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A Systematic Variant Annotation Approach for Ranking Genes Associated With Autism Spectrum Disorders

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A Systematic Variant Annotation Approach for Ranking Genes Associated With Autism Spectrum Disorders

Eric Larsen et al. Mol Autism.

Abstract

Background: The search for genetic factors underlying autism spectrum disorders (ASD) has led to the identification of hundreds of genes containing thousands of variants that differ in mode of inheritance, effect size, frequency, and function. A major challenge involves assessing the collective evidence in an unbiased, systematic manner for their functional relevance.

Methods: Here, we describe a scoring algorithm for prioritization of candidate genes based on the cumulative strength of evidence for each ASD-associated variant cataloged in AutDB (also known as SFARI Gene). We retrieved data from 889 publications to generate a dataset of 2187 rare and 711 common variants distributed across 461 genes implicated in ASD. Each individual variant was manually annotated with multiple attributes extracted from the original report, followed by score assignment using a set of standardized parameters yielding a single score for each gene.

Results: There was a wide variation in scores; SHANK3, CHD8, and ADNP had distinctly higher scores than all other genes in the dataset. Our gene scores were significantly correlated with other recently published rankings of ASD genes (RSpearman = 0.40-0.63; p< 0.0001), providing support for our scoring algorithm.

Conclusions: This new resource, which is freely available, for the first time aggregates on one-platform variants identified from various study types (simplex, multiplex, multigenerational, and consanguineous families), from both common and rare variants, and also incorporates their putative functional consequences to arrive at a genetically and biologically driven ranking scheme. This work represents a major step in moving from simply cataloging autism variants to using data-driven approaches to gain insight into their significance.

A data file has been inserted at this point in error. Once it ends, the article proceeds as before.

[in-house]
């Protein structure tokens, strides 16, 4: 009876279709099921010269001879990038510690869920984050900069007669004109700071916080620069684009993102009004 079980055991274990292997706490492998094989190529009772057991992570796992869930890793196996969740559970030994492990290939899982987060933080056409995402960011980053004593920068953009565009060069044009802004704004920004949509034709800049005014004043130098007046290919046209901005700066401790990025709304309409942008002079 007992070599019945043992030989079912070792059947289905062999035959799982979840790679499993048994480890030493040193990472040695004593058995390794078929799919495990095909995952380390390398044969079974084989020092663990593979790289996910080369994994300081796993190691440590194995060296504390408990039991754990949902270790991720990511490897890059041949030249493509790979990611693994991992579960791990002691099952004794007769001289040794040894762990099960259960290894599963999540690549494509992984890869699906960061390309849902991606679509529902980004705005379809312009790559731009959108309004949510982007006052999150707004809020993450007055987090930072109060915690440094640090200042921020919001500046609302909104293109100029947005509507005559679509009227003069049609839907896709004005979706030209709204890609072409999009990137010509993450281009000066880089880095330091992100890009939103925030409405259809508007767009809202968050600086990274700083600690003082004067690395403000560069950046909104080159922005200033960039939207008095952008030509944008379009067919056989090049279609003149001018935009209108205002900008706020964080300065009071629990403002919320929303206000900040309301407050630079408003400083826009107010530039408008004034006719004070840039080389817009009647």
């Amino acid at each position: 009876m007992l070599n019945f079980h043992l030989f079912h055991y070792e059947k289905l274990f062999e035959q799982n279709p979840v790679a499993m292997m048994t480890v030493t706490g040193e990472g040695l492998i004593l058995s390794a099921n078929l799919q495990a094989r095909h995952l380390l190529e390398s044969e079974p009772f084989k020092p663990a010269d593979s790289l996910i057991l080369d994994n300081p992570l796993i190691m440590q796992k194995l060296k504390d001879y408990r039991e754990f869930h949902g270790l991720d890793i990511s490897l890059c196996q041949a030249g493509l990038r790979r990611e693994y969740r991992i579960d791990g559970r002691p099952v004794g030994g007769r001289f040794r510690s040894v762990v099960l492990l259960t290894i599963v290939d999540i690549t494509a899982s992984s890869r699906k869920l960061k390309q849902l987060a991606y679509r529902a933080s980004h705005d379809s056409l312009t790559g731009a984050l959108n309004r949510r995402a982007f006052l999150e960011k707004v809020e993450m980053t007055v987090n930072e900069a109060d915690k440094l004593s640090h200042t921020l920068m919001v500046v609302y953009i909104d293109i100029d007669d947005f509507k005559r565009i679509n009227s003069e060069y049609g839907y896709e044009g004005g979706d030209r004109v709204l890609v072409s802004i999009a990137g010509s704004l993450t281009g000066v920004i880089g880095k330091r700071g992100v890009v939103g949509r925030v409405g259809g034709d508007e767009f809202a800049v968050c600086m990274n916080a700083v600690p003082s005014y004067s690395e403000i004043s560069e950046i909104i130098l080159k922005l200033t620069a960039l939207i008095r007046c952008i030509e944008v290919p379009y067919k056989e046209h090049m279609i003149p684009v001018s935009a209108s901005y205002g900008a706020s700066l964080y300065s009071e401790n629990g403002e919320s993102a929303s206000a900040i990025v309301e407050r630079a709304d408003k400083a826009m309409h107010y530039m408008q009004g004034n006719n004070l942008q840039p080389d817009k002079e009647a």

Keywords: Autistic disorder; Autosomal recessive; Common variants; Genetic variation; Rare variants.

Figures

Fig. 1
Fig. 1
Global overview of the data in this study. a A pie chart showing the number of publications reporting only common (red), rare (blue), or both common and rare (green) genetic variants associated with autism spectrum disorder (ASD) in our database. b A pie chart showing the number of genes including only common (red), rare (blue), or both common and rare (green) genetic variants associated with ASD in our database. c A distribution of the common (red) and rare (blue) genetic variation in our database within four mutation categories: nonsynonymous, synonymous, non-coding, and copy number variations (CNVs)
Fig. 2
Fig. 2
Distributions of rare variant scores (RVS) and common variant scores (CVS). The distributions of the natural logarithm of genes’ RVS and genes’ CVS are depicted as histograms (a, b, respectively), and as a function of variant counts (c, d for rare and common variants, respectively). Both RVS and CVS are significantly correlated with the number of variants per gene (r = 0.84 and r = 0.70, respectively; p < 0.0001). e, f The obvious association between the number of variants and the number of publication per gene (r = 0.70 and r = 0.69, respectively; p < 0.0001)
Fig. 3
Fig. 3
Gene scores distribution. a A histogram of the natural logarithm of the total gene score (LnTGS) of the 461 genes associated with autism spectrum disorder in this study. Three genes (ADNP, CHD8, and SHANK3) have distinctly larger scores than all other genes in the dataset. b A scatterplot of the expected LnTGS according to a linear regression model based on the number of variants per gene vs. the observed LnTGS. 95 and 99 % confidence intervals (CI) of the predicted scores are depicted in dotted and dashed lines, respectively
Fig. 4
Fig. 4
A comparison to other ASD risk genes datasets. a Venn diagram of the 653 ASD risk genes included in AutDB, SFARI gene scoring module [22], Iossifov et al. [23], and Sanders et al. [11]. b A distribution of TGS across the different categories of genes in the SFARI gene scoring module (1 = “high confidence”; 2 = “strong candidate”; 3 = “suggestive evidence”; 4 = “minimal evidence”; 5 = “hypothesized”; 6 = “not supported”). c A scatterplot comparing the TGS of the genes in AutDB to their corresponding posterior probabilities in Iossifov et al. [23]. Genes with posterior probabilities ≥0.8 are highlighted in red. d A distribution of TGS across the different categories of genes reported in Table 4 of Sanders et al. [11]. Categories indicate the probability pf genes to be ASD risk genes (1 = FDR ≤ 0.01; 2 = 0.01 < FDR ≤ 0.05; 3 = 0.05 < FDR ≤ 0.1; 4 = 0.1 < FDR

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